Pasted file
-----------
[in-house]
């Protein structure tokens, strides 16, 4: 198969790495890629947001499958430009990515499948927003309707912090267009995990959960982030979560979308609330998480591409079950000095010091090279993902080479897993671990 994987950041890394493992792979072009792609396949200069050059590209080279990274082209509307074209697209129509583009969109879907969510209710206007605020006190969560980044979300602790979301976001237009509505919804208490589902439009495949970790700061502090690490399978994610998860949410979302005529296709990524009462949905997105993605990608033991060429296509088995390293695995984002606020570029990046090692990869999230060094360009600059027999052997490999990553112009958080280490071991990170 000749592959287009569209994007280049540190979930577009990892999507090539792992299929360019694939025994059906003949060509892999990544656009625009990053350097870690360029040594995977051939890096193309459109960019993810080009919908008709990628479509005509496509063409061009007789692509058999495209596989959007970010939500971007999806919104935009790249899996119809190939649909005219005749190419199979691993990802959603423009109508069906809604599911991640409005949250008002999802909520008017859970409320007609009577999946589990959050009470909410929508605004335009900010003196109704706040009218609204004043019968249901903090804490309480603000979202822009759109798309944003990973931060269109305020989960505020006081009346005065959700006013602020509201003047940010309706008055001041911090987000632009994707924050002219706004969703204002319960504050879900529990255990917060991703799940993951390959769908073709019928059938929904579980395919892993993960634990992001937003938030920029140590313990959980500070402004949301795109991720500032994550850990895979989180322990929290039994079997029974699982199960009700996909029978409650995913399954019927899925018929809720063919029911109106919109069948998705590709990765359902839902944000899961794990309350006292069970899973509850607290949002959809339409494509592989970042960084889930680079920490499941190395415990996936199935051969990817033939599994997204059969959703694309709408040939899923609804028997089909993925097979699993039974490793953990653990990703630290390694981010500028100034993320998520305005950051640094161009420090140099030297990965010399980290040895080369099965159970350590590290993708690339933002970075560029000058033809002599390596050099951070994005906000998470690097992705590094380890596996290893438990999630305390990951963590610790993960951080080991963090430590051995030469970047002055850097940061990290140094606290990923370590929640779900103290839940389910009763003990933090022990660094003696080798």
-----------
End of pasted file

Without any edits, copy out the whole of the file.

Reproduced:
[in-house]
């Protein structure tokens, strides 16, 4: 198969790495890629947001499958430009990515499948927003309707912090267009995990959960982030979560979308609330998480591409079950000095010091090279993902080479897993671990 994987950041890394493992792979072009792609396949200069050059590209080279990274082209509307074209697209129509583009969109879907969510209710206007605020006190969560980044979300602790979301976001237009509505919804208490589902439009495949970790700061502090690490399978994610998860949410979302005529296709990524009462949905997105993605990608033991060429296509088995390293695995984002606020570029990046090692990869999230060094360009600059027999052997490999990553112009958080280490071991990170 000749592959287009569209994007280049540190979930577009990892999507090539792992299929360019694939025994059906003949060509892999990544656009625009990053350097870690360029040594995977051939890096193309459109960019993810080009919908008709990628479509005509496509063409061009007789692509058999495209596989959007970010939500971007999806919104935009790249899996119809190939649909005219005749190419199979691993990802959603423009109508069906809604599911991640409005949250008002999802909520008017859970409320007609009577999946589990959050009470909410929508605004335009900010003196109704706040009218609204004043019968249901903090804490309480603000979202822009759109798309944003990973931060269109305020989960505020006081009346005065959700006013602020509201003047940010309706008055001041911090987000632009994707924050002219706004969703204002319960504050879900529990255990917060991703799940993951390959769908073709019928059938929904579980395919892993993960634990992001937003938030920029140590313990959980500070402004949301795109991720500032994550850990895979989180322990929290039994079997029974699982199960009700996909029978409650995913399954019927899925018929809720063919029911109106919109069948998705590709990765359902839902944000899961794990309350006292069970899973509850607290949002959809339409494509592989970042960084889930680079920490499941190395415990996936199935051969990817033939599994997204059969959703694309709408040939899923609804028997089909993925097979699993039974490793953990653990990703630290390694981010500028100034993320998520305005950051640094161009420090140099030297990965010399980290040895080369099965159970350590590290993708690339933002970075560029000058033809002599390596050099951070994005906000998470690097992705590094380890596996290893438990999630305390990951963590610790993960951080080991963090430590051995030469970047002055850097940061990290140094606290990923370590929640779900103290839940389910009763003990933090022990660094003696080798």